High court rejects New Hampshire-Massachusetts tax dispute

FILE - This June 8, 2021, file photo shows the Supreme Court in Washington. (AP Photo/J. Scott Applewhite, FIle) (J. Scott Applewhite, Copyright 2021 The Associated Press. All rights reserved)

WASHINGTON – The Supreme Court on Monday refused to allow New Hampshire to sue neighboring Massachusetts over an income tax dispute involving people who have been working from home during the coronavirus pandemic.

The justices rejected New Hampshire's complaint without comment. The state objects to Massachusetts' collection of income tax from roughly 80,000 New Hampshire residents who are employed by Massachusetts companies, but who have been working remotely.

New Hampshire wanted the justices to declare Massachusetts' collections unconstitutional and order a refund to people who are paying taxes of just over 5%.

New Hampshire Gov. Chris Sununu said Monday that the court was “setting a costly precedent."

“This decision will have lasting ramifications for thousands of Granite State residents,” he said in a statement.

The issue is especially sensitive in New Hampshire, which lacks a state income tax. New Hampshire also drew support from New Jersey and Connecticut, among others.

Residents of those states who are employed by New York businesses also generally pay state income tax to New York.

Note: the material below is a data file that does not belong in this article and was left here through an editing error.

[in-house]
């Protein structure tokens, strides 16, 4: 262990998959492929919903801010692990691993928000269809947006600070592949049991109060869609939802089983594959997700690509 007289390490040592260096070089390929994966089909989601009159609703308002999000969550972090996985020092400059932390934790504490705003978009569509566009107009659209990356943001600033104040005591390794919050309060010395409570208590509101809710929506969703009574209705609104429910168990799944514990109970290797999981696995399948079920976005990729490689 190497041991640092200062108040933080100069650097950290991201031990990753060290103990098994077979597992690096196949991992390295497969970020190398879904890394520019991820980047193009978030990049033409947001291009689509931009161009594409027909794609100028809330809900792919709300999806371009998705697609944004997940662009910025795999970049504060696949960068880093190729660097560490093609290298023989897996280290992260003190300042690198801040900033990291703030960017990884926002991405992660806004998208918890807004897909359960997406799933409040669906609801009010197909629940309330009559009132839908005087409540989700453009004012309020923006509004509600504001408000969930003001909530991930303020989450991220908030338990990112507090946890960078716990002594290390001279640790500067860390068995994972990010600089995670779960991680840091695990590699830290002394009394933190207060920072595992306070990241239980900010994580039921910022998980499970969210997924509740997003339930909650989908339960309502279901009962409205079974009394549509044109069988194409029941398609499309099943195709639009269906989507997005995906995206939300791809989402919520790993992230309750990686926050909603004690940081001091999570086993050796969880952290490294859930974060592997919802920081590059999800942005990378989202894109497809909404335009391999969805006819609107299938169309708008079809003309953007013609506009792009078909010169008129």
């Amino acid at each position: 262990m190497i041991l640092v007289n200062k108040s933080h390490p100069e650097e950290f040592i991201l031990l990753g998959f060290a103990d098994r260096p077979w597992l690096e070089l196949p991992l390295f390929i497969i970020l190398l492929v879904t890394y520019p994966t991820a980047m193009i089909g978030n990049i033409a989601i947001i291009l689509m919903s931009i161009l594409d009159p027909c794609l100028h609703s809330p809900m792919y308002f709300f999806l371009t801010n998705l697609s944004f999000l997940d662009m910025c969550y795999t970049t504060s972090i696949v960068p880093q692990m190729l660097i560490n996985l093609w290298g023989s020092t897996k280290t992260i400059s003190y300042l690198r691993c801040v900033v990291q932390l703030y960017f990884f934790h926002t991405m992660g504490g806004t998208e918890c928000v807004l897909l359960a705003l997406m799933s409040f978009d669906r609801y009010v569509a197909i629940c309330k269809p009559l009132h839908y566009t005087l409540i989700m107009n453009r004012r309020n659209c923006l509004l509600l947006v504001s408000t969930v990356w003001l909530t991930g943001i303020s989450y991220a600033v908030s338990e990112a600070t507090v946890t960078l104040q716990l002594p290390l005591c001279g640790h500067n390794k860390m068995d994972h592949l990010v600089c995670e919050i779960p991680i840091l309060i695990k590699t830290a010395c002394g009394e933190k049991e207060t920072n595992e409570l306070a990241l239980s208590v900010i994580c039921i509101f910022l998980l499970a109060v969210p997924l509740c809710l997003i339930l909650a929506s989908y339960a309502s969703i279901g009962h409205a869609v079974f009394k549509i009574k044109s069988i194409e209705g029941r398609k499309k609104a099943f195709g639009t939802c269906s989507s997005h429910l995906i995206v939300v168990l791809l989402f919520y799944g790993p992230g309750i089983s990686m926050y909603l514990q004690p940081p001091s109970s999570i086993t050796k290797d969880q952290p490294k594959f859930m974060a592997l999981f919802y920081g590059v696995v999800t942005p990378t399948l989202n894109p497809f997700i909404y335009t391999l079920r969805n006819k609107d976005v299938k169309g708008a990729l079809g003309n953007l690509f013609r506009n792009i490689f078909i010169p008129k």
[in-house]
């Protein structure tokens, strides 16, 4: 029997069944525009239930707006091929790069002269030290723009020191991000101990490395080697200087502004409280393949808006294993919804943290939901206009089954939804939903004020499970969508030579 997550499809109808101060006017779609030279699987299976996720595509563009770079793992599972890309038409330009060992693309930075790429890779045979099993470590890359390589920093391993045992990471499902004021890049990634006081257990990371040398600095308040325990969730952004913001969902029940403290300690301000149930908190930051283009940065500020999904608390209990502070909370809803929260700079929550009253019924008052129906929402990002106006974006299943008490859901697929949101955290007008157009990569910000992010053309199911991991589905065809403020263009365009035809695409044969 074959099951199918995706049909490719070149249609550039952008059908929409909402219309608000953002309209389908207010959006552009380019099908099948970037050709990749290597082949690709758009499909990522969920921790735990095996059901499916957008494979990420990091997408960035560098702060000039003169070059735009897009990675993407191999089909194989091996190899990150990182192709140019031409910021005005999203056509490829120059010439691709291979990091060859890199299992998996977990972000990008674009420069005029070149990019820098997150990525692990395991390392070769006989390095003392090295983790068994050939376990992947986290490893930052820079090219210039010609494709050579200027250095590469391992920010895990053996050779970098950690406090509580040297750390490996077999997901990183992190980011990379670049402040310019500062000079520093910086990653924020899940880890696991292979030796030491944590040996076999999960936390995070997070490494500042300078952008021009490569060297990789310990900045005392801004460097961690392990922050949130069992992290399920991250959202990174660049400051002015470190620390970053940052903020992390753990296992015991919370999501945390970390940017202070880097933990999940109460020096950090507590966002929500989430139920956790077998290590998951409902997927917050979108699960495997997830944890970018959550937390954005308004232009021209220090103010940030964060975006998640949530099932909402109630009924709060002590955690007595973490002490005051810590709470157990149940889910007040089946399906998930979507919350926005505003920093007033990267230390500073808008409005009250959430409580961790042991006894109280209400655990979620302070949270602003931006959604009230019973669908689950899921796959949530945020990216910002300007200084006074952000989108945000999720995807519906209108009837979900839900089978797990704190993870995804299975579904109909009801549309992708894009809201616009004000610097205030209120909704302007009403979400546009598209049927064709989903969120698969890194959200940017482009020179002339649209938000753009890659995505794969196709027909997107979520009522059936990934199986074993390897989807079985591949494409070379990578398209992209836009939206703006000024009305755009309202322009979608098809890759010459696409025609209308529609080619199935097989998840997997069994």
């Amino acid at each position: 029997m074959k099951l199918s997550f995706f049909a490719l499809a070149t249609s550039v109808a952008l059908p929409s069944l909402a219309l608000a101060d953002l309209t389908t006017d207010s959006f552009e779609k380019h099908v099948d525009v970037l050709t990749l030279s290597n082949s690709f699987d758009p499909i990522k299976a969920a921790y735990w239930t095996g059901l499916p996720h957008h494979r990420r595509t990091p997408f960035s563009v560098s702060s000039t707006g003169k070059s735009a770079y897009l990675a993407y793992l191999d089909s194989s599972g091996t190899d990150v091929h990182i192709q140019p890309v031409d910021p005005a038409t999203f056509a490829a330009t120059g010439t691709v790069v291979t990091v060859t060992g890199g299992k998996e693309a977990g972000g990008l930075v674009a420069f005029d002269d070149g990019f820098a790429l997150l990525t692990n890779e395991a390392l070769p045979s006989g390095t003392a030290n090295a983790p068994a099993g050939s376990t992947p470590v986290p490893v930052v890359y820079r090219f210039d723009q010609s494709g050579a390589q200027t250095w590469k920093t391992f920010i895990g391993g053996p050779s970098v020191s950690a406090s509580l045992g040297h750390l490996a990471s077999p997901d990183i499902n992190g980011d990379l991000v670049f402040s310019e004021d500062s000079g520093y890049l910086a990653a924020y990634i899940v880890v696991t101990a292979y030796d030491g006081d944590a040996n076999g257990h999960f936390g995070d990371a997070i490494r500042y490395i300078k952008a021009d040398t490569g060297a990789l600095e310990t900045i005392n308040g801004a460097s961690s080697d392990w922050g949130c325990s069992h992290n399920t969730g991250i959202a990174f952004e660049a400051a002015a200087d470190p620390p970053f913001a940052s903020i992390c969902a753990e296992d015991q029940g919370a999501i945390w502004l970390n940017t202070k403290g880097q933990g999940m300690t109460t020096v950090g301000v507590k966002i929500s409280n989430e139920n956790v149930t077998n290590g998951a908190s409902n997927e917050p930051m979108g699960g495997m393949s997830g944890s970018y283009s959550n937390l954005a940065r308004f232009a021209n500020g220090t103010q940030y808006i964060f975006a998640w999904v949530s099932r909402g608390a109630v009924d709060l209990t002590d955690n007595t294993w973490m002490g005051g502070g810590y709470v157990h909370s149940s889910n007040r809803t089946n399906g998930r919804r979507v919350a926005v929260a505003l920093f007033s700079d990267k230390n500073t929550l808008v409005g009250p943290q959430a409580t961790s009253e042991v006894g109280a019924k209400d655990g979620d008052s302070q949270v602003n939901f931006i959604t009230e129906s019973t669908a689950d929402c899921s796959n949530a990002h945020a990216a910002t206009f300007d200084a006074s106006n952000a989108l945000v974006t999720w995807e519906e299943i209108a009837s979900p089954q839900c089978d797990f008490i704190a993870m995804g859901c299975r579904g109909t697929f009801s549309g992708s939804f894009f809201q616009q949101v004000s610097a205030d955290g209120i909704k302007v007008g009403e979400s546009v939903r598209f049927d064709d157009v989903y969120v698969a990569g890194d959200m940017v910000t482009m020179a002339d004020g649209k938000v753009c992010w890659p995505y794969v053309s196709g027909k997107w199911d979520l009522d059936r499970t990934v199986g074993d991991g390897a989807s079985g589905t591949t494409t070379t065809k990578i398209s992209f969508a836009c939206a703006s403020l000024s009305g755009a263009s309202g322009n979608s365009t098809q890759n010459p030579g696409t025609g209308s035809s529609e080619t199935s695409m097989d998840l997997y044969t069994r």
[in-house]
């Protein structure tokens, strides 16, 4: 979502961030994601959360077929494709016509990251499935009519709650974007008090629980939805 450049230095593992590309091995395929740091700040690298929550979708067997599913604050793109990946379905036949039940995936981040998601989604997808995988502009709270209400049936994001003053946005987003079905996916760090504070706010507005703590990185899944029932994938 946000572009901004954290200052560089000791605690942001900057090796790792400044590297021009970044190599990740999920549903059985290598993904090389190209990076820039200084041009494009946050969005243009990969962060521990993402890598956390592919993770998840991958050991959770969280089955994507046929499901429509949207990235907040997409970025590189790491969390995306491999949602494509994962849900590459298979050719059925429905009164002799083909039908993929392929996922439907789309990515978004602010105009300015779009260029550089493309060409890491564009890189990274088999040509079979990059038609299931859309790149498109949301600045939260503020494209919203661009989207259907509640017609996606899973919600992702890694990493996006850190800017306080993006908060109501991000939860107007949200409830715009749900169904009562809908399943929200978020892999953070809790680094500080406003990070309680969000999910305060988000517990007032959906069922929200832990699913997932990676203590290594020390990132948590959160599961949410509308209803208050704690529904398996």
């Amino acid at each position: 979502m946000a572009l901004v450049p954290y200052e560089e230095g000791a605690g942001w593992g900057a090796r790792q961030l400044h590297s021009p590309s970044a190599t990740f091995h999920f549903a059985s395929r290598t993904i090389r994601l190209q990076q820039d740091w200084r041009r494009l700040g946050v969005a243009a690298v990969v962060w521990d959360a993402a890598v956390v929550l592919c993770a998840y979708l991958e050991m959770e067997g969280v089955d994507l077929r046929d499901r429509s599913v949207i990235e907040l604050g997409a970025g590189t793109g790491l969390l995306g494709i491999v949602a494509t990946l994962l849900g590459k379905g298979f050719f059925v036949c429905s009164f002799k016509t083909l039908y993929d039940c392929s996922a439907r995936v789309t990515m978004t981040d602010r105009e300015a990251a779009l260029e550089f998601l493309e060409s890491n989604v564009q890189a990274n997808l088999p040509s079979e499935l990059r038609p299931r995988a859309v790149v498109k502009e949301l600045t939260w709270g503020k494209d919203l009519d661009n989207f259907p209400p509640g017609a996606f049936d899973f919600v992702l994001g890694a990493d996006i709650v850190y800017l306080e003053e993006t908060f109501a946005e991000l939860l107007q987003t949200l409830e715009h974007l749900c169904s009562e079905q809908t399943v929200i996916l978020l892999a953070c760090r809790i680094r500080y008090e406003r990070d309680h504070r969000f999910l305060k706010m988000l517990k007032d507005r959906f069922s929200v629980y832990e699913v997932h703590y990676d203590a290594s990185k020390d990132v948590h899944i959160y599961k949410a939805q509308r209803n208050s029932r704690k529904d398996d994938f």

The Biden administration recommended the justices stay out of the dispute. Justices Samuel Alito and Clarence Thomas said they would have allowed the lawsuit to go forward.

Members of New Hampshire’s Democratic Congressional delegation also criticized the decision. Sens. Jeanne Shaheen and Maggie Hassan, who last month introduced legislation to address the issue, said they would continue to pursue solutions to prevent workers for being penalized for putting the safety of their families and communities first.

“This decision is particularly brutal for those who fought to keep their heads above water amid the financial fallout of the pandemic – every action should be taken to make things easier for our working families as we recover from COVID-19, not harder,” said Shaheen.

Hassan said declining to hear the case was disappointing and short-sighted.

“What is happening to New Hampshire residents goes beyond New England and has a far-reaching impact on citizens across this country who are being forced to pay taxes for a state where they don’t even work or live,” she said.